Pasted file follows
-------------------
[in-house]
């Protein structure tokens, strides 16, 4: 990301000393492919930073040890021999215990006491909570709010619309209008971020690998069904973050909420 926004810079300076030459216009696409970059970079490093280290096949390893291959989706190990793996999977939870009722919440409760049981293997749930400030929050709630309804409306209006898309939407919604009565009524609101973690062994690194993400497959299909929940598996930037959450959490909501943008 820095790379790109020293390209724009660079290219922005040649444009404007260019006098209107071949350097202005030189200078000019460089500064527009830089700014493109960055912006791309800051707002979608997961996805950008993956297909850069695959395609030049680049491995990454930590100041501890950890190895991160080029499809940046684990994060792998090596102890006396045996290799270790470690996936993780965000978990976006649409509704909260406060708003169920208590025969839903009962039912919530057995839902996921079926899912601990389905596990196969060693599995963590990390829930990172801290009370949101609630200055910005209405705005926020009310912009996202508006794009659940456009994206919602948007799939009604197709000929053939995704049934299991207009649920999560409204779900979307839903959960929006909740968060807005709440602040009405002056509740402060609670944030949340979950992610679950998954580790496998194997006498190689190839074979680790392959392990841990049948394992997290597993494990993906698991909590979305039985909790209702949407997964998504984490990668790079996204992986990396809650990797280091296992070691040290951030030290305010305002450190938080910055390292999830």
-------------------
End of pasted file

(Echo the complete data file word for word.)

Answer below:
[in-house]
């Protein structure tokens, strides 16, 4: 990301000393492919930073040890021999215990006491909570709010619309209008971020690998069904973050909420 926004810079300076030459216009696409970059970079490093280290096949390893291959989706190990793996999977939870009722919440409760049981293997749930400030929050709630309804409306209006898309939407919604009565009524609101973690062994690194993400497959299909929940598996930037959450959490909501943008 820095790379790109020293390209724009660079290219922005040649444009404007260019006098209107071949350097202005030189200078000019460089500064527009830089700014493109960055912006791309800051707002979608997961996805950008993956297909850069695959395609030049680049491995990454930590100041501890950890190895991160080029499809940046684990994060792998090596102890006396045996290799270790470690996936993780965000978990976006649409509704909260406060708003169920208590025969839903009962039912919530057995839902996921079926899912601990389905596990196969060693599995963590990390829930990172801290009370949101609630200055910005209405705005926020009310912009996202508006794009659940456009994206919602948007799939009604197709000929053939995704049934299991207009649920999560409204779900979307839903959960929006909740968060807005709440602040009405002056509740402060609670944030949340979950992610679950998954580790496998194997006498190689190839074979680790392959392990841990049948394992997290597993494990993906698991909590979305039985909790209702949407997964998504984490990668790079996204992986990396809650990797280091296992070691040290951030030290305010305002450190938080910055390292999830």